Dell Children’s Comprehensive Care Clinic, Texas

Dell Children’s Comprehensive Care Clinic in Austin, Texas, serves a unique population of children with chronic medical conditions, severe disabilities, and special needs. These young patients require frequent and extensive care for complex conditions like cerebral palsy, autism, and physical disabilities; many also rely on assistive medical devices such as wheelchairs, wheelchair strollers, feeding tubes, and ventilators.

Parents, caregivers, family members, and private duty nurses often accompany these children to clinic appointments. These visits typically last several hours as families meet with multidisciplinary teams consisting of primary care providers, dieticians, social workers, and nurse navigators who help coordinate care.

For five years, the clinic operated in a leased storefront in Austin. However, the facility’s small exam rooms couldn’t comfortably accommodate all the specialized equipment, people, and providers involved in each child’s care—adding extra strain to stressful appointments.

A fortunate opportunity with Rosedale School, part of the Austin Independent School District (AISD), provided a solution to the clinic’s needs.

A healthcare/school partnership

In 2017, the school district launched a bond program to finance the construction of a new Rosedale School to replace its outdated facility from the 1930s.

Seeking local partnerships that could strengthen the school’s connection to the special needs community, the district turned to Dell Children’s Comprehensive Care Clinic, which already served approximately 25 percent of Rosedale’s students.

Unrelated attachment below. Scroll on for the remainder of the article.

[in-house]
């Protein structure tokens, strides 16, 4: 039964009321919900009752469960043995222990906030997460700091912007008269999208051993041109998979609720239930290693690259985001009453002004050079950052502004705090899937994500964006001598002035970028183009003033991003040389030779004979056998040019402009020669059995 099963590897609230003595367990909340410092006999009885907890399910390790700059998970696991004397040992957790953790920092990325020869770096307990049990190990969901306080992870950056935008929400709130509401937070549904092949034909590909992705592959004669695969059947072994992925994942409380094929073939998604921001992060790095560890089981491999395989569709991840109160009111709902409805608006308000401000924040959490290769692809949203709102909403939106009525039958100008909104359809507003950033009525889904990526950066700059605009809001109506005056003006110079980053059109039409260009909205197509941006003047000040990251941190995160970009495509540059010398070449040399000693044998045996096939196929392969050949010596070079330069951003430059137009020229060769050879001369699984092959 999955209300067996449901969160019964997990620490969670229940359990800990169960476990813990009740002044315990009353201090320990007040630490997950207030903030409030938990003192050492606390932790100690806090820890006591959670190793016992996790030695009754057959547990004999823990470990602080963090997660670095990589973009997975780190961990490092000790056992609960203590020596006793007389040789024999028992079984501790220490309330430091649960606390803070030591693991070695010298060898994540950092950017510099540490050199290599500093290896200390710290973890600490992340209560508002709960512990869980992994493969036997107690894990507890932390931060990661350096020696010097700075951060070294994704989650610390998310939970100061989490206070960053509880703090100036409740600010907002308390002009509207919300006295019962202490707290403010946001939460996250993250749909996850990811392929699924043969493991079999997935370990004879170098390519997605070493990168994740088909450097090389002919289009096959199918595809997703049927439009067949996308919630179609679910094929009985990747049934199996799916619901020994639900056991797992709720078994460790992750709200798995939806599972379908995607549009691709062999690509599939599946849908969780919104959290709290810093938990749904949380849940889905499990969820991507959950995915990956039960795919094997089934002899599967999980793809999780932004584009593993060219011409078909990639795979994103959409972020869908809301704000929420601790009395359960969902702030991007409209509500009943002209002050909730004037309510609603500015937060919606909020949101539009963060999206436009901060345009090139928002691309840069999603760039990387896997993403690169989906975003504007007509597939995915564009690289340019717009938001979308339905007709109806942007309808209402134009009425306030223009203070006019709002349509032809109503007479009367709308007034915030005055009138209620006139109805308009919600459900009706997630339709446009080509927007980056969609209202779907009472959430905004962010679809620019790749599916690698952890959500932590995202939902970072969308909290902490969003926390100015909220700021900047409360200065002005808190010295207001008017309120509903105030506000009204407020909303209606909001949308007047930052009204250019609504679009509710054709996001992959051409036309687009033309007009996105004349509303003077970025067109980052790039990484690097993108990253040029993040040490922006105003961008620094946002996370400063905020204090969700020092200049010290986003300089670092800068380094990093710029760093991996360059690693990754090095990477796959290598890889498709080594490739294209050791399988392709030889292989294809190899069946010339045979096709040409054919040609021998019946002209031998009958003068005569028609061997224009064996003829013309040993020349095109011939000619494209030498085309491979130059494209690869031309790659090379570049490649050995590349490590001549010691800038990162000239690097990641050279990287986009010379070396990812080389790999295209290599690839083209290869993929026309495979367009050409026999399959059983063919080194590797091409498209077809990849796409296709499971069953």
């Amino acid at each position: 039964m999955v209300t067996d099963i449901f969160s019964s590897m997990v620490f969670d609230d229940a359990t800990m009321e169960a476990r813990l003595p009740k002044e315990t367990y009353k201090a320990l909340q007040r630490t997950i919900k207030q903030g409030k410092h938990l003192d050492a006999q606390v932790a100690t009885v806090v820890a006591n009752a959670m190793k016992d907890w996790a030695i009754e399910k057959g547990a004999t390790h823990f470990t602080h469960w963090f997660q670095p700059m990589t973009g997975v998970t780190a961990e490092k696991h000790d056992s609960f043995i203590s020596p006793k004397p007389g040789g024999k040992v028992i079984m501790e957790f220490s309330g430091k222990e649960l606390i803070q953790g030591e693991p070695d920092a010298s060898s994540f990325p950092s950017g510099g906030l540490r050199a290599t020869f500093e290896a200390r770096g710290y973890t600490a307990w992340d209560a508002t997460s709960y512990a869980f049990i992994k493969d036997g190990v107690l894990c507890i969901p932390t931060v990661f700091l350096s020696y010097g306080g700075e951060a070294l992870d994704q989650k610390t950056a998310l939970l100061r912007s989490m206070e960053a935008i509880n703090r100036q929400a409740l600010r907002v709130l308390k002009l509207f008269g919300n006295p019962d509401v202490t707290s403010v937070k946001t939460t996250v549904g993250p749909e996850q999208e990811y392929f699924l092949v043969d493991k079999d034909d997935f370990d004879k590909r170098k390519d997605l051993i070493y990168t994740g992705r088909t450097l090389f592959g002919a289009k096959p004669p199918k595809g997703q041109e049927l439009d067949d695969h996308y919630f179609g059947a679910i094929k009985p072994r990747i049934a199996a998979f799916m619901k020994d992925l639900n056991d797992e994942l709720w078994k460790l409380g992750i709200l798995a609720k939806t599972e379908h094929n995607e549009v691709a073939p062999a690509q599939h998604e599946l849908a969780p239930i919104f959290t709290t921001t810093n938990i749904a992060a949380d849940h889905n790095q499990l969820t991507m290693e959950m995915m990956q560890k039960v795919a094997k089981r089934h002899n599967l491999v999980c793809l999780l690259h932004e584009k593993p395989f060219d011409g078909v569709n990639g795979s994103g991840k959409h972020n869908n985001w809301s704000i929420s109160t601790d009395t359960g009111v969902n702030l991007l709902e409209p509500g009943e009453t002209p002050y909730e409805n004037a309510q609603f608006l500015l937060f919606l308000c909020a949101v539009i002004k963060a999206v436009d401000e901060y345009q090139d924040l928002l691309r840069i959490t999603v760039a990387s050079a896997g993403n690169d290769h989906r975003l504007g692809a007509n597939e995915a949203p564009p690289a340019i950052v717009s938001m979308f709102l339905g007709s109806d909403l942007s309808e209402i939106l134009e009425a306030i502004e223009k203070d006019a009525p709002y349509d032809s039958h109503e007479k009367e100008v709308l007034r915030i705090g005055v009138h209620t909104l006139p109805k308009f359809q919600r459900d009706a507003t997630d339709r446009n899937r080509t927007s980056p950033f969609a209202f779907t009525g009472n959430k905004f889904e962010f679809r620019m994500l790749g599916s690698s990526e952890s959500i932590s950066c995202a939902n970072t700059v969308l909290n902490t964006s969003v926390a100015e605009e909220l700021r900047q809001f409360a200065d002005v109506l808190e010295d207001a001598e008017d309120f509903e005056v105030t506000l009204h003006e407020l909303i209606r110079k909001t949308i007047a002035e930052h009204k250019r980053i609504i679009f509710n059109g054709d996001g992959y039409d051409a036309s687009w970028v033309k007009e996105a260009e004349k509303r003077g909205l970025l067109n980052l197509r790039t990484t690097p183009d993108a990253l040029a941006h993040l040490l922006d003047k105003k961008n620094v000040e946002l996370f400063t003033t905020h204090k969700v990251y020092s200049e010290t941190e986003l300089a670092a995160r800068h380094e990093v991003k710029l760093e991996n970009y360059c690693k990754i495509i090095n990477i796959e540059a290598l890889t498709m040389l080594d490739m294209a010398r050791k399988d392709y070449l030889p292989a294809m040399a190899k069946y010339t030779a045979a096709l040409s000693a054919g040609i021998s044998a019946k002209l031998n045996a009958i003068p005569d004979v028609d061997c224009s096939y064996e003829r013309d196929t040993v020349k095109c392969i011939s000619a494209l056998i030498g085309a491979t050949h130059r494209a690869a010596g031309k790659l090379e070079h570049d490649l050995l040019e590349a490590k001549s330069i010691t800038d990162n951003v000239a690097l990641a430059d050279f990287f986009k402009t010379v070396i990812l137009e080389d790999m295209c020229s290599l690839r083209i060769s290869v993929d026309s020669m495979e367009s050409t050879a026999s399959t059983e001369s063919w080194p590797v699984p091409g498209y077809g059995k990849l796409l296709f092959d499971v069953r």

Prompted by parents of children served by both facilities, AISD expanded its bond program to fund additional space at the new school for Dell Children’s Medical Center, part of Ascension Medical Group, to move its clinic there. The project would bring healthcare and education together in one building specifically designed to meet the special needs of these children.

The district engaged Page (Austin), a full-service design, architecture, and engineering firm, to design the 78,000-square-foot school building and the 18,000-square-foot clinic, which features 11 exam rooms, three consultation rooms, a procedure room, infusion room, and neuropsychology testing room.

“Even though the clinic and the school had to have more specialized accommodations than you’d have in a standard medical or educational facility, they didn’t want it to feel overtly institutional,” says Chad Johnson, associate principal at Page and director of its PK-12 academic sector.

As the father of a Rosedale student who’s also a patient at the clinic, Johnson understood that visits to the clinic were often extensive and stressful. “We had to create a vision for a totally different type of clinic than this community had experienced before to deliver collaborative, wraparound care.”

The goal of the clinic, which opened in August 2022, was to create a spacious, fun facility that felt warm and welcoming instead of cold and clinical. “There’s so much medical involvement in these children’s lives,” says Kendall Sharp, practice administrator at Dell Children’s Comprehensive Care Clinic, “so we were very intentional in trying to de-medicalize this space.”

Designing clinic connections

In addition to serving the students at Rosedale School, the pediatric clinic provides medical services to children from the greater community. When designing the space, Page had to consider where children were coming from—providing convenient “back-door” access for students inside the building while also maintaining a separate, secure entry for families coming from outside the school.